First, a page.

My Best Teaching Is One-on-One


Of course, I team teach and do special lessons, etc.


But my best work in the classroom is after the lesson is over --
going one-on-one,
helping individual students with their assignments.


It's kind of like with computer programs, walking the client through hands-on.
The job isn't really done until the customer is using the program.


Saturday, March 31, 2012

Thomas's Story

Some time ago, I sent a comment to the Whitehouse via their feedback form on the website. I'm cynical enough to doubt Obama ever saw it. But I let them put me on their mailing list, so I get to see their efforts to play our emotions.

The latest one is about Thomas, who was born with Hemophilia and, his family burned through the insurance before he turned eight. And how the national insurance fiasco helps people like Thomas.

Huge, huge questions begging. I responded as follows:
Thomas's story is so sweet.

But the problem is not the lack of government programs.

The problem is deeper, and government programs don't solve the deeper problems. They only make the deeper problems worse.

There will soon be dozens of ways to cheat the national insurance, and then they will have to tighten all the rules and send people around to make sure the Thomases are all legitimate and this particular Thomas may or may not get overlooked in the mess.

Giving the people more ways to depend on the government only makes them less willing to help each other.

Stop it.

Start preaching individuals helping individuals, and when necessary, individuals getting together to help individuals.

That is the solution, and because it is too weak, too simple, too unenforceable, people with the money don't want to hear it. Not enough hidden ways to cheat.

But if the law really is one person one vote, the people with the money are in the minority.
Now, if you read this and are inclined to call me grinch, or worse, let me explain what happens to these government programs.

It's exactly what happened to the insurance in the first place.

Too many people fudging a little, making a little more use of the insurance than they should. But that's not the real problem.

We are supposed to be somewhat forgiving of each other, you see.

But there are these people who go to college and learn how to count beans. And there are these people who are not willing to forgive each other. And these people who are not willing to forgive each other sick the bean counters and the lawyers on anyone and everyone, trying to make the rest of us not forgive each other. And then while the dust is flying, these people cheat huge on insurance, investment, tax, and other rules. And they get all the good stuff and we get all the crud and they walk away with all our money.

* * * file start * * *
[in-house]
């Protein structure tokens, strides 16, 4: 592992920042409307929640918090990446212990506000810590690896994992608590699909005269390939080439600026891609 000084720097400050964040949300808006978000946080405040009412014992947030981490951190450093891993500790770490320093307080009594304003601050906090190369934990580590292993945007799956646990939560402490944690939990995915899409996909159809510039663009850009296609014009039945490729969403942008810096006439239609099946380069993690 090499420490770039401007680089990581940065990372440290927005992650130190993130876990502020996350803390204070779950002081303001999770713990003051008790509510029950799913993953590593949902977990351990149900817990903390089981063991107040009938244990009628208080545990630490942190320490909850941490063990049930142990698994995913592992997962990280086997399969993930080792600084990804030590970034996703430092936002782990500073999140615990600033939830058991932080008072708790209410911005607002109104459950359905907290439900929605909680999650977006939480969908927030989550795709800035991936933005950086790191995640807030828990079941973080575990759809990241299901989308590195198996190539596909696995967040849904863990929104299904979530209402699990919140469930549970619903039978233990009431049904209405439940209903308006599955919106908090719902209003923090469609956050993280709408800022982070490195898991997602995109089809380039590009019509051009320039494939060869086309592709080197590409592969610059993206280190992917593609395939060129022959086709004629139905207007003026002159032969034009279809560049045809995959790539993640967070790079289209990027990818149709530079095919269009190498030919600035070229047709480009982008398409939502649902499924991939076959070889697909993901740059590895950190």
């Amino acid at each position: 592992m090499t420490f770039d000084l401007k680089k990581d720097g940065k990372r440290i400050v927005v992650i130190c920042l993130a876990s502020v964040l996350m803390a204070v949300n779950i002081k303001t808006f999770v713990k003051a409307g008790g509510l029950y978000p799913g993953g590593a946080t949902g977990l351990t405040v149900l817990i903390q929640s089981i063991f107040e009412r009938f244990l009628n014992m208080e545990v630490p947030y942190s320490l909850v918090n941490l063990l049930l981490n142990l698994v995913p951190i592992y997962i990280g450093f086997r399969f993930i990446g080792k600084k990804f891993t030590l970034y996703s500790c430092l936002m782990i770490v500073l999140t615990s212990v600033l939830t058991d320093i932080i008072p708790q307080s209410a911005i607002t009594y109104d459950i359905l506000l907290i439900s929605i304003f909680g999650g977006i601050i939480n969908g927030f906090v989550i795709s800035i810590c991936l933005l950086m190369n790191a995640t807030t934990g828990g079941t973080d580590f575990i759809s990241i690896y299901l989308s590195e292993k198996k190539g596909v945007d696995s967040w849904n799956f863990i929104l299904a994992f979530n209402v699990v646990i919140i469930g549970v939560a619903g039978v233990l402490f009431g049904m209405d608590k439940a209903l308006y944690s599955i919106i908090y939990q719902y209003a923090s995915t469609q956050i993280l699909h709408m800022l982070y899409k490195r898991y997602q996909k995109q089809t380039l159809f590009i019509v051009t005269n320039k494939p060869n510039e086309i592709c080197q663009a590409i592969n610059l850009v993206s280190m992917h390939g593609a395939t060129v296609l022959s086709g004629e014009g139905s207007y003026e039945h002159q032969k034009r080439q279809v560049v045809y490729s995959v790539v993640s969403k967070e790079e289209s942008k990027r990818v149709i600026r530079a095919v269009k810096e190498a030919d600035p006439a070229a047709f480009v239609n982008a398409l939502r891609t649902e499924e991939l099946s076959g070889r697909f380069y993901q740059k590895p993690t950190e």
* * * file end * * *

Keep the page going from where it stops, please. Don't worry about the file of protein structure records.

The rich should only have one vote. They should not have the privilege of running lobbying machines.

And that is the reason why the Thomases in this world can't get the money they need. In a few years, the bean counters and the rich-in-their-own-minds will tighten the screws on the national insurance, and Thomas will once again have nowhere to turn.

If you're so rich, just give Thomas's parents the money. Set up a trust. Quietly. Don't make a fuss. And Thomas's problem is solved.

If you aren't quite that rich, get together with some of your friends.

And make sure Thomas's parents have work they can do that gives them time to take care of Thomas.

That's the way to solve these problems.

It may not raise your bottom line tomorrow, but it keeps value inflation down, so you don't have to run so hard keeping your bottom line on the steep rise.

In the end, giving from your own pocket is the better value proposition.

Way better than more government programs.

Tuesday, March 20, 2012

Grabbag - 福袋

Or, you might call it a pig-in-a-poke.


I let Docomo sell me their Cross-i mobile internet plan. About JPY 1,500/month if you don't use it, steep slope from 300 MB to 2 GB, where it tops out at JPY 5,000 or so. Until you exceed 7G, at which point, it hits the steep slope again.

ドコモにその「クロッシ」携帯インターネットプランを売られてしまった。使わなかったら月におよそ 1,800円。300メガバイトから急な率で上がって、2ギガバイトまで行くと大体5千円になる。そこから7ギガバイトまではフラット。つまり、2ギガバイト使ってしまったら、もう使い放題と考えてほしい。7ギガバイト越えたら、またその率で上がっていくけど。

Don't dare test the limits yet until I get some work that justifies using it on the road.


Okay, it's not bad for current wireless internet connection. I'd have preferred a jailbreakable Android phone with tethering. But they got me on the freebies.


The wireless router was one freebie. I'm not satisfied with it, at all, but it was part of the bundle.


Downer, the router requires (Seriously, in this day and age!) an MSWindows box (gag) to update the thing. No INTEL Macs, definitely no Linux boxen. (Although, if I nose around, who knows about the Linux boxen? I'd better nose around.)


But that partly explains the other freebie, a Lenovo S100 Ideapad. Gotta have something to update the router with.


Single core Atom N455. 1GB RAM. 250G or so HD. SD interface. 3 USB ports, no built-in DVD.

単コアアトム N455 に、RAMは1ギガ、ハードディスクはおよそ 250ギガバイト、SD記憶装置取り付け可能。USB ポートは3基、組み込み DVD ドライブ無し。

Three power buttons. One is for normal MSWindows. One is for something called "QuickStart", a browser-dedicated Linux pseudo-distro that boots quickly and doesn't really let you do anything but browse the web. Present condition, it seems you can't even update it. (Haven't seen an offer to provide the source code, yet, either.)

And the other power button is for emergency booting straight to a special program that is supposed to "restore" your hard disk to a (hopefully safe) saved state. (Emphasis on "supposed to". Yeah, I'm sure you're thinking what I'm thinking, that's Microsoft for you. Don't make it work right, just provide a button to sort of fix it every time it breaks.)

電源のボタンは3つ。一つは普通の MSウィンドーズを起動する。もう一つはクイックスタートという閲覧専用の即急起動でき、ウェブを閲覧する以外の機能のほとんど無いリナックスの ディストリビューションです。現状は更新さえできないようです。(おまけに、そのソースコードを提供するような話はこれまで見つけられない。)


Well, the BIOS expects the disks partitioned the old DOS way, which means you're limited to four (count 'em, four) primary partitions.

では、入出力用基盤形態(ええっ、と BIOS)の既定によって、ディスクの切り分けは昔のDOS型ではないとダメです。つまり、基本パーティションは数えて4つに限られる。

So, indeed, let's count them:

  • Partition 1: Boot partition. Maybe it handles switching between QuickStart, recover, and normal boot. I'm not sure. Since I don't use MSWindows very much these days, for all I know it could be standard practice for MSWindows 7 Starter to require a separate boot partition.